Oil giants explore freezing production to curtail glut, boost prices

The world's largest oil producers, including Saudi Arabia and non-OPEC member Russia, will meet Sunday in Doha, Qatar, to discuss freezing output at current levels to suppress the worldwide glut.

The oil slump began in 2014 as the market became oversupplied with crude and demand began to wane.

The increase in supply is largely due to the rise in production from the U.S. shale formation.

"If they get a deal done, this is the official end to the production war," said Phil Flynn, an energy analyst with Price Futures Group.

Soon after oil prices began to fall, the Organization of the Petroleum Exporting Countries decided to forgo a production cut at a November 2014 meeting.

The move was significant because the cartel essentially abandoned its traditional practice of adjusting production in response to prices. Instead, OPEC members began to pump out as much oil as they could to increase their market share.

It's a decision that analysts say started a price war aimed at protecting cartel members' share of the market against the rise of U.S. shale production.

And there are signs that it might be working. The cartel said earlier this week that non-OPEC production is falling more sharply than expected, including in the U.S.

The prolonged oil slump has taken its toll on U.S. energy companies, which have cut spending plans, pulled drilling rigs, deferred projects and laid off employees in response to prices.

Murphy Oil Corp. of El Dorado reduced its 2016 spending plans by 62 percent earlier this year. The cuts followed a 30 percent reduction in spending and a 20 percent cutback in employees in 2015.

Prices, which are down more than 60 percent since 2014, have recently seen a recovery since plunging below $30 a barrel in January.

On Friday, however, doubts that the outcome of the meeting will curtail the oil glut began to weigh down the market. West Texas Intermediate crude fell 2.8 percent to $40.36 in New York, and Brent crude fell 1.7 percent to $43.10 in London.

"The OPEC meetings will result in nothing of substance," Omar Al-Ubaydli, program director for international and geopolitical studies at the Bahrain Center for Strategic, International and Energy Studies, said in an email.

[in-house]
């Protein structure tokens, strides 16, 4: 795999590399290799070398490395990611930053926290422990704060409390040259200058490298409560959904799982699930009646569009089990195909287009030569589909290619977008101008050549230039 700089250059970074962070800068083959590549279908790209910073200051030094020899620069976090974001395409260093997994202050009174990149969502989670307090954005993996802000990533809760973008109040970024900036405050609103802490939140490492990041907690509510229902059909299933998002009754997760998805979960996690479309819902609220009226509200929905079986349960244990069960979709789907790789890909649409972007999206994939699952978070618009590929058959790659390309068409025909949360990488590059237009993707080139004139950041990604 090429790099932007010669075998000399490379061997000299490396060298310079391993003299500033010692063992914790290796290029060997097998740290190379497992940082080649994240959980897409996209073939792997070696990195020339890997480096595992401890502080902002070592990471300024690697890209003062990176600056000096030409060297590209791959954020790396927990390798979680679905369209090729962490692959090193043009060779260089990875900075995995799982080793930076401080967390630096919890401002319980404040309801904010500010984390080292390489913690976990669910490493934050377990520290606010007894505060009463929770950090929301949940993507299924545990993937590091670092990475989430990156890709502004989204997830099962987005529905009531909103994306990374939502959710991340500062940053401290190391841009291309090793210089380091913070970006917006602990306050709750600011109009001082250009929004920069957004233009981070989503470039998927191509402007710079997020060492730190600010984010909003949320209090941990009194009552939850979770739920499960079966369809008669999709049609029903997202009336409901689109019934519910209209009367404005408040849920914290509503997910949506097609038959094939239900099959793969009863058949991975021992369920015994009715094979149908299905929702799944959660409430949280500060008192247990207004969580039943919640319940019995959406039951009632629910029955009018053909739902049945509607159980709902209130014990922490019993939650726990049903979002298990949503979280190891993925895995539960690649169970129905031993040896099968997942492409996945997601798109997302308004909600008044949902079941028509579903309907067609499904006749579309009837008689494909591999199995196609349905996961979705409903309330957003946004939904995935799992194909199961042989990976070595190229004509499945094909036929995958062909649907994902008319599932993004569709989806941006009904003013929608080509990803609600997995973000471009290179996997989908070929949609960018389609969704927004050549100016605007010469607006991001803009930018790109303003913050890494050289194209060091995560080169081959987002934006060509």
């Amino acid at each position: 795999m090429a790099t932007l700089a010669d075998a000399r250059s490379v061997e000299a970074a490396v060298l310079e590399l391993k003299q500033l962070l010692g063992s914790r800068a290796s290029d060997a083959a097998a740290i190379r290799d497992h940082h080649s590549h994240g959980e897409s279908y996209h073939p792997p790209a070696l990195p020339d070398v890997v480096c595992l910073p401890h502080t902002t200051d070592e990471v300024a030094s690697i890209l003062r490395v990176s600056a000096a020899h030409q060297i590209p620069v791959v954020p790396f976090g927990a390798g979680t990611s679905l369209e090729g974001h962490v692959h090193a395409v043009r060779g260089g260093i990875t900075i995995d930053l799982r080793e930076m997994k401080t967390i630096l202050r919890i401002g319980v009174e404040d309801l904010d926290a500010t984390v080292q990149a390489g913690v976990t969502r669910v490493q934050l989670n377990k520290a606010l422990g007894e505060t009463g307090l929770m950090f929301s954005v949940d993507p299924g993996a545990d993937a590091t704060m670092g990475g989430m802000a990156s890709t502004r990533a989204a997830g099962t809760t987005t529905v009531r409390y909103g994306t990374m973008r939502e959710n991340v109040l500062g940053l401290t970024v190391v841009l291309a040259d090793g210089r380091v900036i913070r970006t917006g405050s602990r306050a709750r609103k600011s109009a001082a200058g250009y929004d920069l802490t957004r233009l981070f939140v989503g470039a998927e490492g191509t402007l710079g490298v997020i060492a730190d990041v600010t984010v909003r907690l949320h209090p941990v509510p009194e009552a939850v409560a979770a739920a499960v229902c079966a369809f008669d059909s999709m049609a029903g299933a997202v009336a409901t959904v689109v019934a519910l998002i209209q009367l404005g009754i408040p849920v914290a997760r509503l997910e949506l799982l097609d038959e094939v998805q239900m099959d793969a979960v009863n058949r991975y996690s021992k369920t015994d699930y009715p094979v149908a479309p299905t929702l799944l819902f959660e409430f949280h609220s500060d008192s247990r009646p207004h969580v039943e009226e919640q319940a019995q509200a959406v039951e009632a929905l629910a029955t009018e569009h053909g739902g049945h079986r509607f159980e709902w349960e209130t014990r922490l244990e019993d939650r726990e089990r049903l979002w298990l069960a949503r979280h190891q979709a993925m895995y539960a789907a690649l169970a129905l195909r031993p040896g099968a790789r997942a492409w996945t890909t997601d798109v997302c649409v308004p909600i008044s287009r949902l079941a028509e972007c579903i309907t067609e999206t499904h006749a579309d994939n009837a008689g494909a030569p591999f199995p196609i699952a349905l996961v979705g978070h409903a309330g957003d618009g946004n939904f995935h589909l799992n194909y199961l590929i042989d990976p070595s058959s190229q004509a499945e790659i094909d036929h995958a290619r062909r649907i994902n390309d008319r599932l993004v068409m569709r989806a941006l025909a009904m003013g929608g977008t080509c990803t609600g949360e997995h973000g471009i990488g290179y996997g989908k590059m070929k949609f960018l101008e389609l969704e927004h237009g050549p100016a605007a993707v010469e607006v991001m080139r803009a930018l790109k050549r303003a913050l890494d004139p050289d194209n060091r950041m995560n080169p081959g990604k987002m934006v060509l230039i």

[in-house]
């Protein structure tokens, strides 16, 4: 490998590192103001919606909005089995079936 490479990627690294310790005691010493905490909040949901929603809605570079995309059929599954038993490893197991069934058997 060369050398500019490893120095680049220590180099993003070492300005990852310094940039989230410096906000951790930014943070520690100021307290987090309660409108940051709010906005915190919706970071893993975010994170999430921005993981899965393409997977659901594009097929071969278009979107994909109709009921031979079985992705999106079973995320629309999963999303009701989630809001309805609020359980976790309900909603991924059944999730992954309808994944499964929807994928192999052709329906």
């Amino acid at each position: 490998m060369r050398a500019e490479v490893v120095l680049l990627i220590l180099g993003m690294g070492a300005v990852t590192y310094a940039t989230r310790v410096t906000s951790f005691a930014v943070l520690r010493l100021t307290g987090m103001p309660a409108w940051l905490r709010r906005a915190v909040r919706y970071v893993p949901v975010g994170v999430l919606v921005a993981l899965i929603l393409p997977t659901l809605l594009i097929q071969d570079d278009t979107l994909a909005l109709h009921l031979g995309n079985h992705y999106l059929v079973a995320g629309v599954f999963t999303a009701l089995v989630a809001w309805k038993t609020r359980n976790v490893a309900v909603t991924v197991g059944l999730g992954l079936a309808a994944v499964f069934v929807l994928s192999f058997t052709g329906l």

"Output freezes are of virtually no significance when those committing to them are producing at capacity or close to capacity, which is the case for many oil producers at the moment," he said. "Whenever the stakes are this high, expect a lot of rhetoric from oil producers and analysts as they jockey for position."

Skepticism about the meeting ranged from the uncertainty that the major oil producers would be able to reach an agreement to their willingness to adhere to it.

And then there's the fear that even if they reach an agreement to freeze production, it wouldn't help the glut because the market is still oversupplied by at least 1.25 million barrels.

"I think what we are going to see is some very tepid agreement from many of the countries to not raise production," said Michael Lynch, president of Strategic Energy and Economic Research Inc.

"If they have a friendly meeting and even if the practical aspects of the agreement are not big, as long as it seems like they are cooperating, that will give some people some confidence that if prices do go back down they will act," he said.

A lot of the uncertainty surrounding the Doha meetings centers on Iran and whether Saudi Arabia would agree to freeze production with cooperation from its regional rival.

Iran is reluctant to join an output deal, and on Friday news reports said the country's oil minister wouldn't be at Sunday's summit.

With the removal of international sanctions, Iran is looking to revive its oil industry and increase its market share by exporting more crude. The country was OPEC's second-largest producer before sanctions were implemented in 2012.

Saudi Arabia and Iran, which represent different sects of Islam, are fighting proxy wars in Syria and Yemen.

"The idea that the Saudis and Iran are going to break bread and come up with some sort of thing that gives each other some kind of leverage just really strikes me as very, very unlikely," said Tom Kloza, chief oil analyst for gasbuddy.com, which operates a price-tracking website.

Except for possibly making the market volatile on Monday, the meeting in Doha is only expected to have a minimal affect on prices or supply, making it more symbolic than anything, Al-Ubaydli said.

"The primary motivation for Saudi Arabia and others to continue acting as if these meetings will have a tangible effect is that they are grandstanding for their constituents; they want to show them that they are trying, but that it is external forces that are preventing them from securing high oil prices," Al-Ubaydli said.

While the Doha summit has drawn so much speculation, the main driver of higher oil prices will ultimately be the decline of U.S. shale production, analysts said.

"The biggest thing is the decline in U.S. shale production points towards a possible re-balance of the market later this year," Lynch said. "But it's going to take a while to work off surplus inventories."

Still to some analysts, the Doha meeting is a sign that low oil prices are not just hurting U.S. producers, but even OPEC members, including Saudi Arabia -- so much that they are willing to schedule a meeting that has the tiniest chance of setting the groundwork for future price-boosting action.

"If we get an agreement it's almost like a peace agreement," Flynn said. "You get into a situation where this could lead to a production cut down the road.

"At the end of the day, the only reason they are at the table is because they can't keep this up," he said. "Nobody is making money and they are all going bankrupt if they keep this up."

A Section on 04/16/2016